Hot questions for Using Mockito in apache spark

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I am trying to verify an interaction with a serializable mock that I am using in a spark job. The mock is created with:

private val mockFoo = Mockito.mock(classOf[Foo], Mockito.withSettings().serializable())

I am then passing this to the constructor of my Spark job class and I am using it like this: => foo.doSomethingWith(elem))

everything works fine, doSomethingWith call is ignored, no interaction with the real object but Spark serializes the mock to send it to a spark worker and deserializes it again in the worker to use it. Even though I'm running the test locally spark is doing all this anyway. This serialization & deserialization means a new instance of the mock is created and that's where the interaction happens so when I'm calling verify on the original mock instance I passed, it fails saying there were no interactions with this mock.

I understand why this is happening and I tested this without spark as well by manually serializing and deserializing a mock.

My question is, is there something I can do to verify the interaction?


Apparently broadcasting the mocked object works (example below). Thanks chuckskull :)

In the test:

val mockFoo = Mockito.mock(classOf[Foo], Mockito.withSettings().serializable())
val bd = spark.broadcast(mockFoo)
val objUnderTest = new ClassUnderTest(bd)
val rdd = objUnderTest.methodUnderTest
// rdd assertions if needed

Production code:

class ClassUnderTest(bd: Broadcast[Foo]) {
  def methodUnderTest(): RDD[Int] = { => bd.value.doSomethingWith(elem))


I am writing unit test for some java spark program with Mockito, I got problem when I try to define the behavior of the method of a mocked object like:


Since RDD doesn't re-implements equals() function, the mocked behavior works only the rdd passed in the methods is the same reference of this "someRDD".

I wonder if there is any way to customize the "equals()" check behavior in Mockito in mocking methods ? or maybe I should use some other mock framework instead?


You can write your own ArgumentMatcher to correlate between the passed argument and what you expect. Assuming it's just a straight-forward comparison between the RDD's fields, you can use Mockito's built in refEq matcher that uses reflection and just compares each field individually:



When trying to create a test for an application using Spark I face the following error: java.lang.Void; local class name incompatible with stream class name "void"

This only happens if I mock some classes that have void methods that would be invoked at some point during the run of the unit-under-testing.

E.g. my code is:

public class MyTest {

    private MyClass uut;

    private Writer writer;

    private ArgumentCaptor<Dataset<Row>> rowCaptor;

    public void setUp() {

        writer = mock(Writer.class);
        uut = new MyClass(writer);

    public void testSomething() {
        // given

        // when

        // then
        verify(writer, times(2)).write(rowCaptor.capture());
        List<Dataset<Row>> result = rowCaptor.getAllValues();
        // ...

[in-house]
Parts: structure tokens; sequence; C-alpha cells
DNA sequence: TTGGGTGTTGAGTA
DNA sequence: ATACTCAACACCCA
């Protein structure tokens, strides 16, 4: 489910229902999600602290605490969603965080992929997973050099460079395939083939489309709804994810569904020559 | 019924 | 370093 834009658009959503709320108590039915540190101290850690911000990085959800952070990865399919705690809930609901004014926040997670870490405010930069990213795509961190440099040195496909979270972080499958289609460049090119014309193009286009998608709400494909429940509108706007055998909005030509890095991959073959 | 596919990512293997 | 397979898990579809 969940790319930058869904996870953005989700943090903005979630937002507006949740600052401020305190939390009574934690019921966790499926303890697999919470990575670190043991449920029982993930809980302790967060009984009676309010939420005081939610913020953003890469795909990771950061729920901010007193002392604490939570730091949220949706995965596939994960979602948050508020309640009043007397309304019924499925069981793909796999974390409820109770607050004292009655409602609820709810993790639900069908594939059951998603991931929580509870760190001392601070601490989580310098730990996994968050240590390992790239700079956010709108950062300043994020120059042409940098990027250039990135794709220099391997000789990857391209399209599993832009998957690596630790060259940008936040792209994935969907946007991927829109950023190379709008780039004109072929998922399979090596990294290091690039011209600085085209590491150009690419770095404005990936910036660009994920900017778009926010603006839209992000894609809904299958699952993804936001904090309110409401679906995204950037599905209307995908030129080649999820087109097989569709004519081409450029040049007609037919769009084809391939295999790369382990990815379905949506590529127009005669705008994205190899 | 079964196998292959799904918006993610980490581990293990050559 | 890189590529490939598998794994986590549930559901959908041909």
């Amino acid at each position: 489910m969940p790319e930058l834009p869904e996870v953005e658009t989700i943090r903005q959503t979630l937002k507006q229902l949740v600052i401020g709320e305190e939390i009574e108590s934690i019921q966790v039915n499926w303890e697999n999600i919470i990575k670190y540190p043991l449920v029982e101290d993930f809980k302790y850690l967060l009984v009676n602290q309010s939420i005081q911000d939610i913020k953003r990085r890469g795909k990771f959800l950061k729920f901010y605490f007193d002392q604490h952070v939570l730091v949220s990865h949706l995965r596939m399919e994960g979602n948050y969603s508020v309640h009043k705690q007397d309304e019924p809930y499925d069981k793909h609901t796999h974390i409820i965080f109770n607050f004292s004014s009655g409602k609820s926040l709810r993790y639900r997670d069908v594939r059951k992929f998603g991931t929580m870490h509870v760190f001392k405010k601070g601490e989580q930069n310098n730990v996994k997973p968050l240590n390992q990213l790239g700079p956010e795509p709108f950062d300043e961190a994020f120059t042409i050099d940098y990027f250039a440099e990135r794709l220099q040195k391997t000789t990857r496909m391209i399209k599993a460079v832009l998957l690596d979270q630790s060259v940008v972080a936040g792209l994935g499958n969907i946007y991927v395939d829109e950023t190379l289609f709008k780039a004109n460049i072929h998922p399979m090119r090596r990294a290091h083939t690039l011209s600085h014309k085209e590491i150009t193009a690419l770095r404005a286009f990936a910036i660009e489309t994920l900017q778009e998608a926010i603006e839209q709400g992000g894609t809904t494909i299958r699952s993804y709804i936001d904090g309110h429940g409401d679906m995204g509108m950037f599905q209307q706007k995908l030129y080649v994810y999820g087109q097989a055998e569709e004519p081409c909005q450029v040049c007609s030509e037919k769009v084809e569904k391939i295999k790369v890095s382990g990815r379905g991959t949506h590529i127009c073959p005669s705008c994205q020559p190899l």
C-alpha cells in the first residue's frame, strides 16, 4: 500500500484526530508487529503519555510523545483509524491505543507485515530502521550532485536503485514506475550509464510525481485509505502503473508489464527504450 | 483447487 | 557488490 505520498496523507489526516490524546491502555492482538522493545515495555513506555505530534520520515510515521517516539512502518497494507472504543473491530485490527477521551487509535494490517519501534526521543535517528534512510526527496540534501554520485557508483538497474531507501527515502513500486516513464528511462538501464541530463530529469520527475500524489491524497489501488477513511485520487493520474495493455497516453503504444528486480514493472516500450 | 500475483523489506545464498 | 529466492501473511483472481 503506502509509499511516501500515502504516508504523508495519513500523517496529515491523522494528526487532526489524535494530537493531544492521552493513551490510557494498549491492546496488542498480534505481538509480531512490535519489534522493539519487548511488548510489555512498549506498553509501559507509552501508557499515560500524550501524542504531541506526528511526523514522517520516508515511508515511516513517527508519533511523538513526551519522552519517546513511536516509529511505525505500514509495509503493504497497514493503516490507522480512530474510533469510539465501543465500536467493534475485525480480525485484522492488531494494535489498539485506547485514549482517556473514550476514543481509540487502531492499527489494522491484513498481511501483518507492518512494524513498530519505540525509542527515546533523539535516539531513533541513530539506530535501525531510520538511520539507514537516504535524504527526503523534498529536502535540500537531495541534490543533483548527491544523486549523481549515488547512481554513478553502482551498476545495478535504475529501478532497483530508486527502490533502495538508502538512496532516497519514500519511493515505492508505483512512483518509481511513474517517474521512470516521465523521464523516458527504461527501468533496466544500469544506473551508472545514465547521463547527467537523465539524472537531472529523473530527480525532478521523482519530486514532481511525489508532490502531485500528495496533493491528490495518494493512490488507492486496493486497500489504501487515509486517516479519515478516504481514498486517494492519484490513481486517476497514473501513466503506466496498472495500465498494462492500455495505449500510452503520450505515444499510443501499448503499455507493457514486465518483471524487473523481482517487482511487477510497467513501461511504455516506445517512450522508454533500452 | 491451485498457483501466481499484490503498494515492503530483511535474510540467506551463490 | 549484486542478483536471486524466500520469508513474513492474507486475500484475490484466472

The problem seems to be in the way that Mockito serializes its internal proxy classes. That only has a negative effect if the tasks / jobs you run within spark actually get serialized and deserialized.

In org.apache.spark.scheduler.ShuffleMapTask#runTask the task is deserialized. What Spark basically does at that point is:

new JavaDeserializationStream(new ByteBufferInputStream(ByteBuffer.wrap(this.taskBinary.value())), ClassLoader.getSystemClassLoader()).objIn.readObject()

which produces the exact error message vs.

new ObjectInputStream(new ByteArrayInputStream(this.taskBinary.value())).readObject()

which would work and parse the object properly.

In particular there seems to be a mismatch between how Java / Spark expects void methods to be serialized vs. what Mockito actually does: "java.lang.Void" / "Void" vs. "void".

Luckily Mockito lets you specify the way it serializes its mocks:

MockSettings mockSettings = Mockito.withSettings().serializable(SerializableMode.ACROSS_CLASSLOADERS);
writer = mock(Writer.class, mockSettings);

After this change the test should work.

Note that verify calls for example are tricky / will not work as expected if the mock got serialized, sent to somewhere, deserialized and then used again. The invocations on the mock will not be visible to the original writer.


I'm trying to mock up a Spark context to return a mocked RDD when newAPIHadoopFile is called.

I've set it up as follows:

val mockedOuterRdd = mock[RDD[(NullWritable, MyProtobuf)]]

mockedSc.newAPIHadoopFile(anyString, anyObject(),classOf[],
  classOf[MyProtobuf],anyObject()) returns mockedOuterRdd

This is fine in the compiler, but when I run it I get

Invalid use of argument matchers!
5 matchers expected, 3 recorded:
-> at ...
This exception may occur if matchers are combined with raw values:
    someMethod(anyObject(), "raw String");
When using matchers, all arguments have to be provided by matchers.
For example:
    someMethod(anyObject(), eq("String by matcher"));

Is there a way I can use something like eq(...)(which I've tried and doesn't work) with classOf[...]?

I've tried using anyObject for the classes, but it infers the type parameter for the RDD from these so they need to be right.

Thanks for reading.


eq works for me, however I am guessing you might have left out some details of your testing framework. I used scalatest and when I tried to use eq it kept yelling at me for returning a boolean instead of a Class. However, there is a generic eq that should take over. So, the solution is to use the full path:

mockedSc.newAPIHadoopFile(anyString, anyObject(),
  org.mockito.Matchers.eq(classOf[]), anyObject())